Then Chip wrote a book called “The Cheese Monkey’s”. It is semi-autobiographical and tells the story of a young man, going to college and finding his way into a commercial art class. There is a lot in it about graphic design but the story it self is really good. Of course he himself being a misfit, he meets a misfit girl to hang out with. The coming of age story told again but in a wonderful honest, funny way.
The book itself is also a work of art. Chip designed it, chose the font and the layout. Just google it, it’s really rather fascinating.
Then Chip Kidd wrote a second novel, “The Learners” which is a continuation of “The Cheese Monkey’s”. This takes us into the world of a small advertising firm and the in’s and outs of advertising. It is also really good. Both very easy reads.
It Happened In Boston by Russell H. Greenan is a book that was recommended by Pages in Kensington.
It wasn’t what I expected, not sure what I expected. It’s the story of an artist and has twists and turns in the plot. It has one of the most heartbreaking scenes in it (I won’t tell you, wouldn’t want to spoil the story). Oh it is a great book, I think I actually hugged it when I finished it the first time.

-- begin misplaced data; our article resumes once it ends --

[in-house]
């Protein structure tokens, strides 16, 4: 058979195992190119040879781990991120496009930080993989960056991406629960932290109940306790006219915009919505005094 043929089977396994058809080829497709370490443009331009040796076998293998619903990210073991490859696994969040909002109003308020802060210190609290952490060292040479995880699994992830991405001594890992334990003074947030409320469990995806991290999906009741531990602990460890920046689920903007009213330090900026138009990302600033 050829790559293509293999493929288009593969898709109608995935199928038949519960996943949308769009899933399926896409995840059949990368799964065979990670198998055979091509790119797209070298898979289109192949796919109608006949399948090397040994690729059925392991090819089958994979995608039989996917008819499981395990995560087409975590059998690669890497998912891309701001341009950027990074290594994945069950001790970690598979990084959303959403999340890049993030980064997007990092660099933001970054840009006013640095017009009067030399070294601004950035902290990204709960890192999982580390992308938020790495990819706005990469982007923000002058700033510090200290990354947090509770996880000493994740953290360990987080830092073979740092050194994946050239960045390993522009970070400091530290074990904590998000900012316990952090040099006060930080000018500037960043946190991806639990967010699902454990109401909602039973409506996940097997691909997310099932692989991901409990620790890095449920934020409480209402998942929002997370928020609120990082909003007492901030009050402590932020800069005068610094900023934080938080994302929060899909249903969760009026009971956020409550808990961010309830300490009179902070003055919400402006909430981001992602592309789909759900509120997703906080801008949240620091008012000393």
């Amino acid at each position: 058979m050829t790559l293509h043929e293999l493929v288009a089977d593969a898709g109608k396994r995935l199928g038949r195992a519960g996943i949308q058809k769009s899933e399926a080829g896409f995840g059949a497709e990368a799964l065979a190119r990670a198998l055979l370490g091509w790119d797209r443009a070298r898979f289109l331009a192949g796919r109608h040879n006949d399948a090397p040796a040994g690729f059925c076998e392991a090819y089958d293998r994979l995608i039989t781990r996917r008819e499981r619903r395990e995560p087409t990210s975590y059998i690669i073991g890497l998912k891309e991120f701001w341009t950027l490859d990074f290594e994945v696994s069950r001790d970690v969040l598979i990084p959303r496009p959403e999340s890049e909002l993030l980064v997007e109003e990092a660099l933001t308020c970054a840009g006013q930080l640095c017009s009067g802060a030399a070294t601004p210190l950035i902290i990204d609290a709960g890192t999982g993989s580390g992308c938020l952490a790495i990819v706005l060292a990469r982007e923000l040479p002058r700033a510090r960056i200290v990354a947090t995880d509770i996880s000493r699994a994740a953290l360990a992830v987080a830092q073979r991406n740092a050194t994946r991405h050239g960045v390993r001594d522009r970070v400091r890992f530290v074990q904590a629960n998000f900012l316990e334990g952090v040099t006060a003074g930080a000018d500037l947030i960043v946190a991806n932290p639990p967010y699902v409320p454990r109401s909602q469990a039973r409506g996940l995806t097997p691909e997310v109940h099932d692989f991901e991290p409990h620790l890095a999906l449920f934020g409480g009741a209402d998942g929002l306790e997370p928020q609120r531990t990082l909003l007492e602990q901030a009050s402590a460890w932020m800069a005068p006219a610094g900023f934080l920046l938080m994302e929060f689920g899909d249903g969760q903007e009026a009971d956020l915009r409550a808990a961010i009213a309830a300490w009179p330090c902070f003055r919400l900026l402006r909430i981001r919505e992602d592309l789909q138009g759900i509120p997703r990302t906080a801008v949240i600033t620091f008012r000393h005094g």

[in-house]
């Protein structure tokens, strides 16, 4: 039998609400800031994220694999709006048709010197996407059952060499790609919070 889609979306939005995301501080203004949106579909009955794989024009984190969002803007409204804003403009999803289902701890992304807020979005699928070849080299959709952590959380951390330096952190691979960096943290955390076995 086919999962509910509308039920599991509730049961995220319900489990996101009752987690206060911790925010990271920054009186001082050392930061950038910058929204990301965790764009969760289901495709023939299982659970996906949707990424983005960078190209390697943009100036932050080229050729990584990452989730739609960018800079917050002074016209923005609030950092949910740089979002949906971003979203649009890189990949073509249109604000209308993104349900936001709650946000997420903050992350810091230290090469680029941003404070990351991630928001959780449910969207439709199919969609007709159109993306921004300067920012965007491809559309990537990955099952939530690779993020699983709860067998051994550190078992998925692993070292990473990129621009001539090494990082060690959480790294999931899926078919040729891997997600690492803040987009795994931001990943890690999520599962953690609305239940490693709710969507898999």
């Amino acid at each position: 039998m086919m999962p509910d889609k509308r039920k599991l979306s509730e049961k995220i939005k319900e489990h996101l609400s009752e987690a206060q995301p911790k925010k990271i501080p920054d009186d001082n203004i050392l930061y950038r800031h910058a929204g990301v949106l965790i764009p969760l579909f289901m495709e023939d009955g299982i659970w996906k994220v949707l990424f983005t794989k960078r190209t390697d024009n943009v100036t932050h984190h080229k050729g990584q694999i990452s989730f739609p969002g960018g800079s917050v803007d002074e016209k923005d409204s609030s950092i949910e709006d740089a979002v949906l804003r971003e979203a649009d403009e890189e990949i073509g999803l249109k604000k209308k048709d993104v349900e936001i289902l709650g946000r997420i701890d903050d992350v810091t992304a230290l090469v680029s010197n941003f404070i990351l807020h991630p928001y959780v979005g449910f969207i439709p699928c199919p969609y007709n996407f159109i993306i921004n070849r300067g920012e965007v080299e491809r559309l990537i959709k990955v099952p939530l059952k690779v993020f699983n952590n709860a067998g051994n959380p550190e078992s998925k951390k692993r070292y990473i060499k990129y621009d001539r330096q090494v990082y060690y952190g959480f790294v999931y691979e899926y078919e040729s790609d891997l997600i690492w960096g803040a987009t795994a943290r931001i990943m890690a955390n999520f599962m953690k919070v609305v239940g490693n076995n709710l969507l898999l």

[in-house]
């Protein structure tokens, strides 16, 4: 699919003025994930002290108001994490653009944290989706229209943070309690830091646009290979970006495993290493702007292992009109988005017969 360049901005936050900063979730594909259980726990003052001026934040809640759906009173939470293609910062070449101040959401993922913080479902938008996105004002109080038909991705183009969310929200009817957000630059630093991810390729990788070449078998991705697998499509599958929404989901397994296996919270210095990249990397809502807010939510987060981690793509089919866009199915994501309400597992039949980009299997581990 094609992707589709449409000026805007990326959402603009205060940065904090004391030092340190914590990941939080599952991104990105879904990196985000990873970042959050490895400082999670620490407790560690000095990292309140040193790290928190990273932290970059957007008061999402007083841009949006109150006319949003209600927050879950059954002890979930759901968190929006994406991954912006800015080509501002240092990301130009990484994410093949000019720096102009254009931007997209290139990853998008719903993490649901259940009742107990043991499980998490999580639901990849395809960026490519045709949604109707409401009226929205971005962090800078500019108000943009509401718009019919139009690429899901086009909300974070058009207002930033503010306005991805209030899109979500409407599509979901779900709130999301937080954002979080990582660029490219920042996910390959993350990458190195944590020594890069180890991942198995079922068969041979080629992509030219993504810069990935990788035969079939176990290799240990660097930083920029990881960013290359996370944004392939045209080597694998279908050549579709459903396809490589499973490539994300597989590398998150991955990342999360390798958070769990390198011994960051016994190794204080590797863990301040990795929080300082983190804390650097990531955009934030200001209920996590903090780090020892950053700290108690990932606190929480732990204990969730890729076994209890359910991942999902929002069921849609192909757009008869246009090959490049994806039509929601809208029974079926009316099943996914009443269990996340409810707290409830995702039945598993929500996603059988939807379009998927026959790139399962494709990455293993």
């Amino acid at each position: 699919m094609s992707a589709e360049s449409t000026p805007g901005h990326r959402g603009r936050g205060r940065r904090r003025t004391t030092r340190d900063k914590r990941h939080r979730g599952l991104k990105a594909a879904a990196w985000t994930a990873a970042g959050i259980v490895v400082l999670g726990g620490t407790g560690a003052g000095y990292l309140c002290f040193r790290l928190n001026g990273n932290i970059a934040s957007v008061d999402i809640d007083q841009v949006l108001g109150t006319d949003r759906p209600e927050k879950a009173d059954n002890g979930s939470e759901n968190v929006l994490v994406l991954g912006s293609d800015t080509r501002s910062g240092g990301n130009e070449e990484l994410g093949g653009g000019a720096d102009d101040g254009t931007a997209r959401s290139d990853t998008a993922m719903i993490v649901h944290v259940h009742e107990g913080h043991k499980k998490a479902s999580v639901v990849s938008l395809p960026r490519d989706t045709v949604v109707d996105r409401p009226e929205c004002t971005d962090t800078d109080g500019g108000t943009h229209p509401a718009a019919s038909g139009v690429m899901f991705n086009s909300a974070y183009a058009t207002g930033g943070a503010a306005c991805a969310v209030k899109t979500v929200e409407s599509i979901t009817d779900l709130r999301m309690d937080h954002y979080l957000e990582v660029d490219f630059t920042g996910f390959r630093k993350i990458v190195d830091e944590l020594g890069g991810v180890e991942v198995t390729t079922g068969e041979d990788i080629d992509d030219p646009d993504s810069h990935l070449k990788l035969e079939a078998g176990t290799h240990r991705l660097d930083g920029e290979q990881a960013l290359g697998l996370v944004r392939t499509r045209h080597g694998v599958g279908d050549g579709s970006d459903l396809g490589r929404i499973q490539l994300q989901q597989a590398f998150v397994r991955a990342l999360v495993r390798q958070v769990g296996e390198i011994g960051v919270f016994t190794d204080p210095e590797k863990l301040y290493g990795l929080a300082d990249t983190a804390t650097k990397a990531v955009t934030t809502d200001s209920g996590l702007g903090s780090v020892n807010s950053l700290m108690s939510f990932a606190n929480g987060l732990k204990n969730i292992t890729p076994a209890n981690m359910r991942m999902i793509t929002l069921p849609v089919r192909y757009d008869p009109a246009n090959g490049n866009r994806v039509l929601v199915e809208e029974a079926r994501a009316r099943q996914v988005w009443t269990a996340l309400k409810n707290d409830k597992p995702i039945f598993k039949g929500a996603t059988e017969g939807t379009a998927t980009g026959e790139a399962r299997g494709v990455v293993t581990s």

It has a lot of information about art and the creative process but is about so much more.
Yesterday I said that Banana Yoshimoto’s books stay with me long after I read them. The same happens with Haruki Murakami, the stories linger.
Almost as if something is happening between the lines. I am now reading 1Q84 and will be sad when it is finished. It has kept me up late at night as he moves the plot along. He is so good at intertwining plots, characters and idea’s. He has patience in revealing the plot, his prose is beautiful.
Banana Yoshimoto I discovered by browsing a book store and waiting for a book to reach out to me. Ever do that? Wander through the aisles until one jumps out and you can just feel that it’s the right choice.